Saturday, April 27, 2013

WHEN THE GOING GETS TOUGH: Metaphors of Faithful Christian Service in Difficult Times (part 1 of 4)

"You then, my child, be strengthened by the grace that is in Christ Jesus, and what you have heard from me in the presence of many witnesses entrust to faithful men who will be able to teach others also. Share in suffering as a good soldier of Christ Jesus. No soldier gets entangled in civilian pursuits, since his aim is to please the one who enlisted him. An athlete is not crowned unless he competes according to the rules. It is the hard-working farmer who ought to have the first share of the crops.(2Tim. 2:1-6 ESV)

In a gathering hosted by the Christian Evangelical Ministerial Fellowship (CEMF) in celebration of the National Bible Week, Dagupan City Administrator Vlad Mata urged the churches to approach the civil authorities and offer their help in nation-building. That's a very good idea. We become productive citizens of our community and at the same time, we get opportunities to share the gospel of Christ. One such project is CEMF's cooperation with the City PopCom office in conducting mass weddings and marriage counseling. Hopefully through it, the couples will learn about strong marriages and responsible parenthood. And most of all, may they know Jesus as Lord and Savior as participating churches reach out to them.

We should cooperate with the leaders of our community while we are still welcome. Let me repeat that phrase:  "while we are still welcome". There's an element of uncertainty in our times. Now we are still counted by the government as partners in nation-building but it may not always stay this way. There may come a time when we will offer our helping hand to our nation's leaders and they will tell us: "You have no part in nation-building unless renounce your gospel."

There was a time when our brothers in America were very much a part of nation-building in that part of the world. Billy Graham, then the icon of evangelicalism was present in at least 10 presidential inaugurations. Though there has always been opposition to the gospel in the government and everywhere, at least Christians then were free to speak their minds and were recognized by the government as partners in the development of the nation.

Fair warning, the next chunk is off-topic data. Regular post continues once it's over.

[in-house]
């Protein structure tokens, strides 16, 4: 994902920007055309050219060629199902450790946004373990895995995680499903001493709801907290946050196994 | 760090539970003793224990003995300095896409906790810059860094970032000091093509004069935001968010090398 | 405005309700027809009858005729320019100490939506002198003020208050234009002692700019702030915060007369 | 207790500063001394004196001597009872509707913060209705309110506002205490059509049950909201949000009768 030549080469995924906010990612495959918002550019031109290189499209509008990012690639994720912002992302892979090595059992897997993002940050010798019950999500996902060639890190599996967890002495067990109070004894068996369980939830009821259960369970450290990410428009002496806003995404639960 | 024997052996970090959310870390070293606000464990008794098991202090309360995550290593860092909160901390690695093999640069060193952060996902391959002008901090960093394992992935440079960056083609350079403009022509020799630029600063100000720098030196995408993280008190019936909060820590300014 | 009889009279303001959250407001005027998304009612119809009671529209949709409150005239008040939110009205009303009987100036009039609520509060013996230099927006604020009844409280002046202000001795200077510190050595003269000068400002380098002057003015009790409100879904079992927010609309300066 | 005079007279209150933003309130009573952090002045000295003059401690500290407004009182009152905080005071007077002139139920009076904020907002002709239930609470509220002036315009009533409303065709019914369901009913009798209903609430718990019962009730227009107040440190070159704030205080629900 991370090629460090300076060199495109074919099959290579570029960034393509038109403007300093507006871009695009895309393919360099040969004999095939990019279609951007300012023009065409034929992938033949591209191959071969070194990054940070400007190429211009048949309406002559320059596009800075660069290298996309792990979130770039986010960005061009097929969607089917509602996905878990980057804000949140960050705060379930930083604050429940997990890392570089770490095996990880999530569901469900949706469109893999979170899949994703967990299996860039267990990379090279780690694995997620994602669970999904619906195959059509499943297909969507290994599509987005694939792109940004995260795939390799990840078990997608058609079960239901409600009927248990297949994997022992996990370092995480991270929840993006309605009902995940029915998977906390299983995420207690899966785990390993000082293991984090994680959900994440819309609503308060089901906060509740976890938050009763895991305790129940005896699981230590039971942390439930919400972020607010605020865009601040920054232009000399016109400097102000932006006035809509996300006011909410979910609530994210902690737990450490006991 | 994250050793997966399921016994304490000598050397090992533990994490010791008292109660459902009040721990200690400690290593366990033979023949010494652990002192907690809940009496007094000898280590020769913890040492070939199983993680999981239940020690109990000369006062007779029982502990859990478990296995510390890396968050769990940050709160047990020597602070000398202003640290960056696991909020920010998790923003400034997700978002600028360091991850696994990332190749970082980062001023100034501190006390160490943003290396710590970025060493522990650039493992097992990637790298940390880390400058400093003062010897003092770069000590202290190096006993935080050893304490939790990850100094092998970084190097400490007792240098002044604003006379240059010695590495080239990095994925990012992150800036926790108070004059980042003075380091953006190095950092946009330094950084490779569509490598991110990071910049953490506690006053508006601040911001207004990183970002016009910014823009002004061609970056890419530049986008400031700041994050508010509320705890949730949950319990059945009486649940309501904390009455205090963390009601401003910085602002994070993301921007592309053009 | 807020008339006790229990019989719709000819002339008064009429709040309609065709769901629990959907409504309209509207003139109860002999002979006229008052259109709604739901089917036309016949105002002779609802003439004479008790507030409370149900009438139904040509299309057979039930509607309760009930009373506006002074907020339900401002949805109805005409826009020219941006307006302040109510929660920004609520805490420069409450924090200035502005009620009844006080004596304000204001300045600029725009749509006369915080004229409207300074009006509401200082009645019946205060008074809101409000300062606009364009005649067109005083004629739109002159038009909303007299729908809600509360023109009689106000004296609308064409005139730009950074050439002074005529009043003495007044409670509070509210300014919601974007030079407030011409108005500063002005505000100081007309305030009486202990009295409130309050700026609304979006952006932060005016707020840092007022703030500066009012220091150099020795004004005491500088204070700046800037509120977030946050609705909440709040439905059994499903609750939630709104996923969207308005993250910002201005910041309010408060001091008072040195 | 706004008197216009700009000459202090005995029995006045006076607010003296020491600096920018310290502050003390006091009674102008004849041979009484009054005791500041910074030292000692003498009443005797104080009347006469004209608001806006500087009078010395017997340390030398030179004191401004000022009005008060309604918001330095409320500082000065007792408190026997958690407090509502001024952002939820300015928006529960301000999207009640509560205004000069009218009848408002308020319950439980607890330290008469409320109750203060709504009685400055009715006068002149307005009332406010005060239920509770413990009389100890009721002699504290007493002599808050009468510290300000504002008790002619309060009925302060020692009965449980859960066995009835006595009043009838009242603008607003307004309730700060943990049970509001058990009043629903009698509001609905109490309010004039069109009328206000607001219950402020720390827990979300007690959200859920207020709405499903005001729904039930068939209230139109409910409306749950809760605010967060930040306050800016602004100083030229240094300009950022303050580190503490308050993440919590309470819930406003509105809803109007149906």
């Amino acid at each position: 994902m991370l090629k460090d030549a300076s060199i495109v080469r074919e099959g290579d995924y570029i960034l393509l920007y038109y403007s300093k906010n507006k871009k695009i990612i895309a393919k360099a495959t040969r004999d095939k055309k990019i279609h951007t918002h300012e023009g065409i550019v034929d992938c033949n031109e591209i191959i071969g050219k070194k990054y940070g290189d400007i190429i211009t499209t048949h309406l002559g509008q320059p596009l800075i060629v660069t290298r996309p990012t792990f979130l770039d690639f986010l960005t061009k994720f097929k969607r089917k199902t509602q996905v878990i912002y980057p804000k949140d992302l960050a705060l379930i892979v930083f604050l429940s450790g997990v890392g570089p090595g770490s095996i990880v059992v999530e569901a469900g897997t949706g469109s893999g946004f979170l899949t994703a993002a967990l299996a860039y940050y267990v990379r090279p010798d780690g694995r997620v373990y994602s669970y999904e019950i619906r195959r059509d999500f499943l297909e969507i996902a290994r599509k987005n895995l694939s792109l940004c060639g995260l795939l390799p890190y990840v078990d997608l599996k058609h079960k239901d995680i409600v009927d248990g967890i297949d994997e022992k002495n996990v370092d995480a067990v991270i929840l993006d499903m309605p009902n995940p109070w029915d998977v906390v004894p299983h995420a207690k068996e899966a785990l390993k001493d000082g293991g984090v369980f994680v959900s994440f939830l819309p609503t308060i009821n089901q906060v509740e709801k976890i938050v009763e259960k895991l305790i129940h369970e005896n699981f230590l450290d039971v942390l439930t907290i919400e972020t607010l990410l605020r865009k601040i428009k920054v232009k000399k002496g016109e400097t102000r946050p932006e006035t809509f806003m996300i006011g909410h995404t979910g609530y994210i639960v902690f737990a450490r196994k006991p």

Something radical has changed in just four years. Barrack Obama has been reelected and the first person who was  invited to lead the opening prayer in this 2nd inaugural is Louie Giglio, pastor of  Passion City Church in Atlanta. But some opposed the invitation. For what reason? Because Pastor Giglio preached a biblical message on homosexuality almost 20 years ago. Pastor Giglio is not even the most vocal preacher against homosexuality. By his own admission, he did not prioritize this issue for the past 15 years.

Because of the pressure applied against him, he withdrew from participating in the inaugural ceremonies. But even without withdrawing, he will be disinvited anyway. That is clear from the statement issued by the Presidential Inaugural Committee:

“We were not aware of Pastor Giglio’s past comments at the time of his selection, and they don’t reflect our desire to celebrate the strength and diversity of our country at this inaugural. Pastor Giglio was asked to deliver the benediction in large part because of his leadership in combating human trafficking around the world. As we now work to select someone to deliver the benediction, we will ensure their beliefs reflect this administration’s vision of inclusion and acceptance for all Americans.”

There you have it! Everyone who opposes this Administration's agenda can't be a partner in nation-building. By this standard, even Rick Warren who led the prayer in Obama's first inaugural is now unwelcome.

The present is therefore a tough time for our Christian brothers in America. Yet the church had been in tougher times before. In Timothy's time, faithful gospel ministers were not only excluded from participation in nation-building; they were arrested, imprisoned and sometimes executed. In fact, his mentor in the faith was one of those in prison. With no modern postal system, it is possible that by the time Timothy were reading this letter, Paul's already dead.

The time was so tough that Paul reports: "At my first defense, no one came to my support, but everyone deserted me. May it not be held against them." (2Tim. 4:16)

There are indications that due to the toughness of times, Timothy's faith was severely weakened. He had neglected his gift (2 Tim. 1:6) and Paul needed to remind him that they did not received a spirit of fear. Furthermore, Paul saw the need to exhort him to "be strengthened by the grace that is in Christ Jesus" (2:1 ESV). The passive voice is noteworthy here. Though Paul is issuing a command that Timothy should obey, it will not be Timothy strengthening himself. The strengthening is by God's grace found in Jesus.

Without grace we would all be weaklings in tough times. As weaklings, we have this tendency to either deny the faith or dilute it so we could avoid the hardships that accompany faithfulness. Without God's grace, Shadrach, Meshach and Abednego would have had feared the burning furnace and would have had bowed down before the grand idol. Without God's grace, Daniel would have had abstained from praying to the true God for 30 days in fear of the lions. Daniel and his friends were strong in tough times not because of any inherent strength in them but because they sought strength in God's grace.

In order to encourage the younger pastor, Paul used three metaphors of strength:
1. a devoted Soldier
2. a rule-abiding Athlete
3. a hardworking Farmer

To these metaphors we shall turn in the succeeding posts.

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